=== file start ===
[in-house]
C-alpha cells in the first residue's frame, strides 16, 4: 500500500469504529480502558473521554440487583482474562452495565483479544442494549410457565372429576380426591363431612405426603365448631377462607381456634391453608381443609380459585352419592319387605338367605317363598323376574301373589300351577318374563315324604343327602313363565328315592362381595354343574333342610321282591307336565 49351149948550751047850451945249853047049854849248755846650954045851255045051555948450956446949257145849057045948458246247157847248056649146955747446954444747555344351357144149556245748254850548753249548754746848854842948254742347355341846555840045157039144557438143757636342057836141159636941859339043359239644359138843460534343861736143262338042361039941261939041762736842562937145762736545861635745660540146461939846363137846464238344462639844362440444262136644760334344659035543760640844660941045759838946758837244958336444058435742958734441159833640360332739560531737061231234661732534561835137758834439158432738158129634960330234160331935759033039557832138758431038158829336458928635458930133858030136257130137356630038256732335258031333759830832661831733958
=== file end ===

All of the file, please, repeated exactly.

[in-house]
C-alpha cells in the first residue's frame, strides 16, 4: 500500500469504529480502558473521554440487583482474562452495565483479544442494549410457565372429576380426591363431612405426603365448631377462607381456634391453608381443609380459585352419592319387605338367605317363598323376574301373589300351577318374563315324604343327602313363565328315592362381595354343574333342610321282591307336565 49351149948550751047850451945249853047049854849248755846650954045851255045051555948450956446949257145849057045948458246247157847248056649146955747446954444747555344351357144149556245748254850548753249548754746848854842948254742347355341846555840045157039144557438143757636342057836141159636941859339043359239644359138843460534343861736143262338042361039941261939041762736842562937145762736545861635745660540146461939846363137846464238344462639844362440444262136644760334344659035543760640844660941045759838946758837244958336444058435742958734441159833640360332739560531737061231234661732534561835137758834439158432738158129634960330234160331935759033039557832138758431038158829336458928635458930133858030136257130137356630038256732335258031333759830832661831733958